6. Great post Thorny! I totally agree that using the term Chicks with Dicks is offensive, not authors writing about more effiminate characters. The fact that other gay men are using this term is aweful. They know how offensive people can be about gay men in general so then to talk as though someone is less of a man because they are more flamboyant, it is really frustrating. I myself, as a woman, love to read about all kinds of characters. Alphas, and effiminate, as long as the character is well developed, I like all peronalities. Some of my favorite books are ones you posted, I would also add the First book One Small Thing, the On Fire books, I could go on and on :)


  7. Okay I’ve waited all day for someone else to ask but I’m going to have to feel like an idiot on my own. Who is the guy in the silver boots at C&D? He doesn’t look very blond. He looks adorable & gorgeous & happy. The other guy looks like designer Christian Siriano.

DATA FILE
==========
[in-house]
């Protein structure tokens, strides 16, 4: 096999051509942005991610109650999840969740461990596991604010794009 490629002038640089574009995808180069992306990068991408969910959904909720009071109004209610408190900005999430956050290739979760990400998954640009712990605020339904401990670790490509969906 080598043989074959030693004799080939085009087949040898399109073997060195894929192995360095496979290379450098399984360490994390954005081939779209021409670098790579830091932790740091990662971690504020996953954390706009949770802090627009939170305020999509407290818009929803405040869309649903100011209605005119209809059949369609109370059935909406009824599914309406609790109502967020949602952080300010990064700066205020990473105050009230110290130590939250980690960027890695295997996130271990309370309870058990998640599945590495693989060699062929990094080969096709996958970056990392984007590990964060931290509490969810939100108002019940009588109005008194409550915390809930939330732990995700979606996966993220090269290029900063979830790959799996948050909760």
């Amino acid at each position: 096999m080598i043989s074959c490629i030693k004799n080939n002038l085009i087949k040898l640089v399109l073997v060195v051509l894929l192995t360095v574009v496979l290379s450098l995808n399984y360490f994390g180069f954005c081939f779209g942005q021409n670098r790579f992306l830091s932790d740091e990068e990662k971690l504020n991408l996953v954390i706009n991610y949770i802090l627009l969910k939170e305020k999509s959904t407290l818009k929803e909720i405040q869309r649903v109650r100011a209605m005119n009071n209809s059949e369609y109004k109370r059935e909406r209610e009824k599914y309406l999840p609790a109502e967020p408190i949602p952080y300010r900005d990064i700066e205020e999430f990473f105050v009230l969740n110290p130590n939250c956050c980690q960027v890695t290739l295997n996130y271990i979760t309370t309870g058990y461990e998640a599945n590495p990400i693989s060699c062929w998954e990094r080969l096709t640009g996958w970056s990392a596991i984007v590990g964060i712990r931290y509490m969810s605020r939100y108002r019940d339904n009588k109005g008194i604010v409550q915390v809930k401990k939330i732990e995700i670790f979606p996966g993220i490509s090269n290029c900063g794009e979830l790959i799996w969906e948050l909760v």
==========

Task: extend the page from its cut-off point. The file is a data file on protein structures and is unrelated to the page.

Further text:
8. Wonderful post, Thorny. You are so awesome for taking this issue on and drawing attention to it. No one is an enforcer as to what does or does not make someone male, female, trans, etc. We are all different but bigotry has been hard to overcome for so many. Sunlight on an issue can be an effective disinfectant. Truly great job.

    On your books…I LOVED Strawberries for Dessert. It’s on my GR favorites shelf and I’ve read it several times. Cole was absolutely perfect. I think Bad Boyfriend by K.A. Mitchell may also qualify for your list (another on my faves shelf). I also really enjoyed Fire Balls by Tara Lain. That one I put at 4.5 stars so just missed my favorite shelf. And…we have Darryl’s story still to come in the Shattered Glass series which I anxiously await as Darryl was my fave in Shattered Glass.